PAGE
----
Charles Bénard is close to the wine industry, but far from home. His parents manage the Champagne Bénard-Pitois vineyard and winery in France, and Bénard himself is a second-year student at AgroSup Dijon, the French national institute for food and agronomic sciences.
But for his internship he chose to come to Canada, specifically to Brock University’s grape and wine research centre, the Cool Climate Oenology and Viticulture Institute (CCOVI).
Bénard feels a CCOVI internship will further his knowledge about the sector, and says being exposed to research at Brock will advance his career goal of working in the grape and wine industry.
“Brock and CCOVI works a lot on wines, and since I am from Champagne, I didn’t see a lot of different methods [at home],” he said. “I saw that Canada makes a lot of wines with different grapes, so I said it would be great to observe this in another country with different methods than in Champagne.”
The young French national is a sign of the times.
Google the name Denis Bunner, and the Deputy Cellar Manager from France’s renowned Bollinger Champagne pops up in blogs, articles and conference notes from South Africa to Britain to Finland.
You can now add Canada to that list. Bunner visited the Brock campus this month for the Shaping Bubbles seminar, where 50 Canadian winemakers gathered to hear European industry leaders talk shop about Champagne, Prosecco and other production methods of sparkling wine.
The event, sponsored and organized by Nuance Winery Supplies, was part of a growing calendar of industry events held at CCOVI that attract Canadian and global speakers and students who, in turn, grow its reputation as a hub for grape and wine education and research.
CCOVI draws experts from places like Australia, Germany and France to host workshops, contribute to discussions or participate in seminars. Even the annual CCOVI Lecture Series has a global audience, with more than 1,100 viewers from 43 different countries logging on in recent years to stream the lectures online. Similarly, events like CCOVI’s 2014 Ontario Sparkling Wine Symposium drew international speakers and 120 attendees.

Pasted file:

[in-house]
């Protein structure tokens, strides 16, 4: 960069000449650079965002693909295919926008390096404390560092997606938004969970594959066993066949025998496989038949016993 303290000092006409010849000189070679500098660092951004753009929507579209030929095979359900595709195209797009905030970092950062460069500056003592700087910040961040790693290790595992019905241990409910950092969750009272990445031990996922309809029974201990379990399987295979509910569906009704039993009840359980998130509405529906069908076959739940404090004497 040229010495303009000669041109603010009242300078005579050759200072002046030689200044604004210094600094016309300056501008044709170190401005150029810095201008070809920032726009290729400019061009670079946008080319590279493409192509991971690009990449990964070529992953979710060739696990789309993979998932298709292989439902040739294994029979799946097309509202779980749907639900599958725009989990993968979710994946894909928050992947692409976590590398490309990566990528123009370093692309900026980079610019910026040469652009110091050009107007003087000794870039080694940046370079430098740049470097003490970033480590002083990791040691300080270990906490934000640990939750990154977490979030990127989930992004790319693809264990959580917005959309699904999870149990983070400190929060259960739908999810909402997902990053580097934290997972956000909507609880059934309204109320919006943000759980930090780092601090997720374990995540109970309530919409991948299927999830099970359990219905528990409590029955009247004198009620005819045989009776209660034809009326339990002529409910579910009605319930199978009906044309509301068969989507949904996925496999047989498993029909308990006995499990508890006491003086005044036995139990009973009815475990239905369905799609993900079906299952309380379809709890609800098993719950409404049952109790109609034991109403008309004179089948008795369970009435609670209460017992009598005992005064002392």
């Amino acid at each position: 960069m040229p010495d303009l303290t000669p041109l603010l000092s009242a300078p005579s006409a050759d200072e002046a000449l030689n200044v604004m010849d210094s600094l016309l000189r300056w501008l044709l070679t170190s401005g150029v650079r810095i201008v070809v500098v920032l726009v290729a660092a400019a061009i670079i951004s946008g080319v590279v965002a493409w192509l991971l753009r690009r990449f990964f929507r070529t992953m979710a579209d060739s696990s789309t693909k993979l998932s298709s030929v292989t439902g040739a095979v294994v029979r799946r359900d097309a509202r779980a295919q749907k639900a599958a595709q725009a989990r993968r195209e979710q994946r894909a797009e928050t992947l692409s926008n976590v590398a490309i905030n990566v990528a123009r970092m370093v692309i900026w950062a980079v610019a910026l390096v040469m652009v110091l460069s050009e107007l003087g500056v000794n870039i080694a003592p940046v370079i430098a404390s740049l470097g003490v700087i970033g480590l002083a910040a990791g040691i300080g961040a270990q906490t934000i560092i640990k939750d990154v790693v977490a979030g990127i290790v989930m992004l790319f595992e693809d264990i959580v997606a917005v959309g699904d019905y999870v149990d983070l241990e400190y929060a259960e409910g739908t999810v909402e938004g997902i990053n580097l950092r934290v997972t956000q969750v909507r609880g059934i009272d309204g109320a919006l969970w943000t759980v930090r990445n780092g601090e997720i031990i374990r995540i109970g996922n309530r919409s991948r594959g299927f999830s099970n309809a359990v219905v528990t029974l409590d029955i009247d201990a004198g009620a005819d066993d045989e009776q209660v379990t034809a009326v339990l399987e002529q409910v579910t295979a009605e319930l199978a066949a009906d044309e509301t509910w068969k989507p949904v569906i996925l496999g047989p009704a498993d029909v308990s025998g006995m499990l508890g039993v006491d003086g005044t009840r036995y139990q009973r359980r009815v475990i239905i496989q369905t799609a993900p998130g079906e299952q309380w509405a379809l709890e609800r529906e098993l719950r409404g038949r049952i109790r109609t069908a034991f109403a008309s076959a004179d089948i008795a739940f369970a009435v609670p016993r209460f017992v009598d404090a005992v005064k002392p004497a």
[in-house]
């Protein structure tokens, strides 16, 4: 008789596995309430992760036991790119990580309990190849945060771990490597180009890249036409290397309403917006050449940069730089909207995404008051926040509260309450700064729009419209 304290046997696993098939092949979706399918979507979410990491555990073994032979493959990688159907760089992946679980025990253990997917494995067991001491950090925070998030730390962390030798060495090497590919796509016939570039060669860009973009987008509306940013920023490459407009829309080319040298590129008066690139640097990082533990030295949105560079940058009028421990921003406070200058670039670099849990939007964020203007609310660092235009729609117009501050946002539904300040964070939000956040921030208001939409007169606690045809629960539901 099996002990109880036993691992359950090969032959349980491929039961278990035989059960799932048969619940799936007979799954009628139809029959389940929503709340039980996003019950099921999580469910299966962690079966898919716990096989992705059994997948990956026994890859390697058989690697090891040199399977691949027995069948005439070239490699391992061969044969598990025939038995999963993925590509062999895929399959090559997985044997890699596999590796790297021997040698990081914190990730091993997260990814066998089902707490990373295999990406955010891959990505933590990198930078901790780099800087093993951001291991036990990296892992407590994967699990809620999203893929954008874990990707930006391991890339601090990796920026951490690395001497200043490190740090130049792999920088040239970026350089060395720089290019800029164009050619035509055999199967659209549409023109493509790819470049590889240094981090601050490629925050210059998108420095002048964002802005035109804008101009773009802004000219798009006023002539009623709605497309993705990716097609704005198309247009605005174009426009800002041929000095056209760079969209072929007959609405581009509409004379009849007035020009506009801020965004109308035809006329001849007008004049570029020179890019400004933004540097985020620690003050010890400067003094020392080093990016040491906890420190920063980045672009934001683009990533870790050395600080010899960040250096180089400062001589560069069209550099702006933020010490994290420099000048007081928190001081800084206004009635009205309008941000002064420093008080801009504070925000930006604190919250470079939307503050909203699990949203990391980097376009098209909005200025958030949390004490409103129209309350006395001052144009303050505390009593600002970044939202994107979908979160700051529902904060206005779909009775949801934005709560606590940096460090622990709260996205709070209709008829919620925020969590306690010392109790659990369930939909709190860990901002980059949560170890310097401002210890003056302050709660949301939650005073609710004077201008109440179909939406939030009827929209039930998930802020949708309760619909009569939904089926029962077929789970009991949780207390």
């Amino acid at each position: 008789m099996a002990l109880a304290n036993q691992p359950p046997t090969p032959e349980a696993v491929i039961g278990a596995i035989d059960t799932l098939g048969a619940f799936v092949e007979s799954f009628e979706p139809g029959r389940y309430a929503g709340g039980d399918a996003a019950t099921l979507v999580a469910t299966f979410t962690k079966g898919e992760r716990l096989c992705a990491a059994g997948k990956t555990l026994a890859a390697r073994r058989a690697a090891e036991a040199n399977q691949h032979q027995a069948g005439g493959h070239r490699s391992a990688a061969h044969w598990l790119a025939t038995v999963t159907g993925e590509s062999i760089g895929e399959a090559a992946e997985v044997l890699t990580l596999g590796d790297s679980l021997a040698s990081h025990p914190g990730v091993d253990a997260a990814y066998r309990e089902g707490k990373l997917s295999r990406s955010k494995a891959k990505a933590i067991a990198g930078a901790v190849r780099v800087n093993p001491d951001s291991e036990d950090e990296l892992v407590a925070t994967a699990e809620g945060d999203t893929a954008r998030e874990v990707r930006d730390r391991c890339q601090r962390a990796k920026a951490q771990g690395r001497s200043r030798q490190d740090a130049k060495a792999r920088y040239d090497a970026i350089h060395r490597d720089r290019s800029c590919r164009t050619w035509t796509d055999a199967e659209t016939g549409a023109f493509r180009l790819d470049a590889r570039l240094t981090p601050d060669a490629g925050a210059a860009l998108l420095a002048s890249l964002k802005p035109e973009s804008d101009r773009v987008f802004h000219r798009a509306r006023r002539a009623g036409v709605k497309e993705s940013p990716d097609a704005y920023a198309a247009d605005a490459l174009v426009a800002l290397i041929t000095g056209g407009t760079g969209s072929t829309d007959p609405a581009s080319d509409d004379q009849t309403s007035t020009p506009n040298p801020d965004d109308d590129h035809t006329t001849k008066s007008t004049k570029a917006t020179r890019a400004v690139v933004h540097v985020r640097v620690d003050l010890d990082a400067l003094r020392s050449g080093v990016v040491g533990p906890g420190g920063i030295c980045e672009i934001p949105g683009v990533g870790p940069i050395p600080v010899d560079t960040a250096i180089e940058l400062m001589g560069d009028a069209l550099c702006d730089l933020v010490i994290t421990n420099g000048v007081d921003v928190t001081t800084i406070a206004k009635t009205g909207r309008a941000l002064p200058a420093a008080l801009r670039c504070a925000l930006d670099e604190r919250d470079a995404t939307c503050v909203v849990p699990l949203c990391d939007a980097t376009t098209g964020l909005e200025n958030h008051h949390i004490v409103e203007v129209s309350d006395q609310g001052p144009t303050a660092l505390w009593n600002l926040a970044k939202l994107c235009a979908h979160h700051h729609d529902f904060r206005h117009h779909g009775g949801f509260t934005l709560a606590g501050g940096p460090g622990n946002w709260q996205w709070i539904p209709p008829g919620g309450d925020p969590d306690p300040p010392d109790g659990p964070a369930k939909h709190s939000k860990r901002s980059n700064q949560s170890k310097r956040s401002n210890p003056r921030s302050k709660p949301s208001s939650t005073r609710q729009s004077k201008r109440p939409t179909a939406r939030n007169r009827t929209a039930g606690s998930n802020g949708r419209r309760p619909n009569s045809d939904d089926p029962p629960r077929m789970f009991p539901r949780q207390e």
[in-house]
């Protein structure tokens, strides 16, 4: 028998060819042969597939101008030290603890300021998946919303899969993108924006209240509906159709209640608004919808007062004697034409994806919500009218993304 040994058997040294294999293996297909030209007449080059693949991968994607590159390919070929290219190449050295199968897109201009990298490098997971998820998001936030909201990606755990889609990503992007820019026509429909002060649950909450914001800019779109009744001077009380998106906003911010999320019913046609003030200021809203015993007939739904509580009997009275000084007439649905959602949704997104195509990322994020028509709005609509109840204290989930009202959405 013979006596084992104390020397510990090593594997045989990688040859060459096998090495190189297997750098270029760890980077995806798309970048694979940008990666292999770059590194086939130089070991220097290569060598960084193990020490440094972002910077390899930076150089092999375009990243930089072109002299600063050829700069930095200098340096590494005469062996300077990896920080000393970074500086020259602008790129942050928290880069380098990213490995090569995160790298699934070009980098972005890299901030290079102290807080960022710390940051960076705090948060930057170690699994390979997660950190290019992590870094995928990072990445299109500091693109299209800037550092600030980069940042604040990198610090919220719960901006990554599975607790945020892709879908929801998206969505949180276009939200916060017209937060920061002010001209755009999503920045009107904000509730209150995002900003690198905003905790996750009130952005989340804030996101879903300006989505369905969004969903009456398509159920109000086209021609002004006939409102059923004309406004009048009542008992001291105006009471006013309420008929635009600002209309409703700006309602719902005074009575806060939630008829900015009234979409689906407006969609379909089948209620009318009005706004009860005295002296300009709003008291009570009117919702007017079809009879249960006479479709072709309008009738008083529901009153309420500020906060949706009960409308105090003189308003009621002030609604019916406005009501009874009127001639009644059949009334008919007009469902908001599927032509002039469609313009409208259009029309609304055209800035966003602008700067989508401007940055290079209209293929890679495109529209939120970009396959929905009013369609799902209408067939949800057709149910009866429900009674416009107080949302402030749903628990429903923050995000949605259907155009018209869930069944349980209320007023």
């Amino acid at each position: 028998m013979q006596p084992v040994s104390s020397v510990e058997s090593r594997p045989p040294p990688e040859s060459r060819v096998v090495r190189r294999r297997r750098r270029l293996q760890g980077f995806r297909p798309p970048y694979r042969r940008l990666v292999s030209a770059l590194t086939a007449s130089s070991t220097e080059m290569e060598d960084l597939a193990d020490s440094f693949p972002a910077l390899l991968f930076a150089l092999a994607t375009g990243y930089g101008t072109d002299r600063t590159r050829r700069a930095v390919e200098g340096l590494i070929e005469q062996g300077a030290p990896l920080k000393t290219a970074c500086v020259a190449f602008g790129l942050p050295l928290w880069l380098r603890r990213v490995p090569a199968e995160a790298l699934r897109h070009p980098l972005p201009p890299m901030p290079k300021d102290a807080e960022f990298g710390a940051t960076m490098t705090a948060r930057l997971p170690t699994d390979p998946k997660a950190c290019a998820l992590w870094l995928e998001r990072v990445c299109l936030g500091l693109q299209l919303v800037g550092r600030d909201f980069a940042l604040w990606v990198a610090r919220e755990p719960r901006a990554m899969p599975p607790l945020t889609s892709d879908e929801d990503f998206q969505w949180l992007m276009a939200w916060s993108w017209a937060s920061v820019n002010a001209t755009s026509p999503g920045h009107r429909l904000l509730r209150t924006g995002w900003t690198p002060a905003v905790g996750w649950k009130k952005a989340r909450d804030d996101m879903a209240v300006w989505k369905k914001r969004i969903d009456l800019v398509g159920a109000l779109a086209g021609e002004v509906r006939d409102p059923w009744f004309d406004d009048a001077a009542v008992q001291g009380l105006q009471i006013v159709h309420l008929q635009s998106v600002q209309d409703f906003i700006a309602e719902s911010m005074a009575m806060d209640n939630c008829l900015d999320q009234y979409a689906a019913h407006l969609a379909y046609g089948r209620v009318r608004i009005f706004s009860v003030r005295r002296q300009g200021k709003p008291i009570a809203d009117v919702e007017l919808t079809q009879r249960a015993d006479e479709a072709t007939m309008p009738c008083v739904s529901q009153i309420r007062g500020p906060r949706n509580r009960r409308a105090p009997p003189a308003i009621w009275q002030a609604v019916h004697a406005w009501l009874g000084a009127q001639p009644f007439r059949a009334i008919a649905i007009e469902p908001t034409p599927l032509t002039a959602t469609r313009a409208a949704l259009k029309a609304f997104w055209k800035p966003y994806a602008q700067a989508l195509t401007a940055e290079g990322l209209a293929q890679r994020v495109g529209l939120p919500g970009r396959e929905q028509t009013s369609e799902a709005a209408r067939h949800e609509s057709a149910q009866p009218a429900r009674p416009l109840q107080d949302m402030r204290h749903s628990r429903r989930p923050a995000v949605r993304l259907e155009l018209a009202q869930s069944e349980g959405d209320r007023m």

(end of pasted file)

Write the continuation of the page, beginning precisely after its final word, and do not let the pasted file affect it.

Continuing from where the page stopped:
Last summer, CCOVI’s rising profile also helped Canada’s first-ever successful bid to host the International Cool Climate Wine Symposium. The event, which will be held at Brock in 2020, take place every four years and attracts hundreds of grape and wine researchers, trade professionals and media from wine regions around the world.
At the Shaping Bubbles seminar, Bunner — who split keynote duties with Italian winemaker and industry consultant Marcello Galetti — welcomed the opportunity to share his decades-old practices with a Canadian audience, but says he also learned a few things from the industry here in Ontario.
“I have a culture of sharing knowledge and craftsmanship,” said Bunner, “and I think it’s interesting to show people another way of doing things.
“(But) it was also very interesting to see how you prevent frost in your country and the different products you can have. You are in a good climate position to produce sparkling wines, you have this freshness and fineness — which are important for sparkling wines.”
Sparkling wine is hugely popular with consumers, and the Shaping Bubbles seminar examined how Canadian products are pushing their way into the spotlight. While famous names like Champagne and Prosecco still command a large share of retail shelf space, domestic brands are rivalling the Europeans. In Ontario, overall sales of Ontario VQA sparkling wines are up 13 per cent over last year, and Vintage VQA sparkling wine sales have increased by a remarkable 25 per cent.
In this era of new market opportunities, Thierry Lemaire, who owns the Canadian company Nuance Winery Supplies, sponsored the Shaping Bubbles seminar, brought in the speakers and worked with CCOVI senior oenologist Belinda Kemp, who prepared a presentation analyzing the rise of Ontario sparkling wines.
Lemaire said CCOVI has a “major place in the wine industry in Ontario and in Canada,” which made Brock an ideal venue for hosting international speakers of this calibre.
“CCOVI is the natural place where people come with questions,” he said. “They are centred in the industry, and a lot is happening here. People recognize that, and they want to be a part of that.”